Tuesday, March 30, 2010

ORDC study: 26,000 Ohioans residents employed due to rail, with more to come

At least 225 contractors and suppliers employing more than 26,000 Ohio residents already benefit from investments made by the railroad industry, according to a new study by the Ohio Rail Development Coalition (ORDC) and the Ohio Department of Transportation (ODOT).

Many of those companies will be able to provide even more jobs as national investment in passenger and freight rail grows, the study says.

"This demonstrates that moving people and freight by rail means more to Ohio than just the trains rolling through town," said ORDC Chairman James Bradley, who is also a retired CEO from the Wheeling-Pittsburgh Steel Corporation. "I know a lot about the supply chain from my years as an executive in the steel industry in Ohio."

The study says that even companies located far away from Ohio's 3C "Quick Start" passenger rail line between Cincinnati and Cleveland will benefit – industrial leaders, construction contractors, companies that provide track infrastructure and equipment, and smaller businesses that provide goods or service to Amtrak.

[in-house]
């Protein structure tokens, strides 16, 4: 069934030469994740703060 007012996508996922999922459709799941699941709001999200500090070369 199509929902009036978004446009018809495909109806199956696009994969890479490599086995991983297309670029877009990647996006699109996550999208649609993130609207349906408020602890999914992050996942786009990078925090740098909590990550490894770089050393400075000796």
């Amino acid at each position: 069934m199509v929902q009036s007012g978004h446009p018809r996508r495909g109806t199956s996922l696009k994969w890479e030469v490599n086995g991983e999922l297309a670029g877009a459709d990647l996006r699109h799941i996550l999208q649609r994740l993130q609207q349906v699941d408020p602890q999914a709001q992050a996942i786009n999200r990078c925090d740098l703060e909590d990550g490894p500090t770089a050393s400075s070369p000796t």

Dennis Harwig, Business Development Director for Columbus-based EWI, believes there's significant growth potential in the passenger rail manufacturing market as well.

"The current urban rail market for passenger trains has averaged near $1.5 billion nationally for the last several years," he said. "Current projections indicate a $2-$3 billion market within the next 2 to 5 years, which grows to $4 to $5 billion as the national High-Speed Intercity Passenger Rail and Amtrak Fleet Replacement programs mature, and more urban rail systems come on line."

Previous reading on BC:
Ohio rail groups propose $32 million for safer crossings (12/16/09)
State rail agencies studying development around six 'Quick Start' stations (12/7/09)
State rail group recommends DMUs for 3C 'Quick Start' (12/2/09)
State, county organizations support passenger rail (10/5/09)
Report: 3C 'Quick Start' could save Ohioans $36M per year, pay off in five years (9/29/09)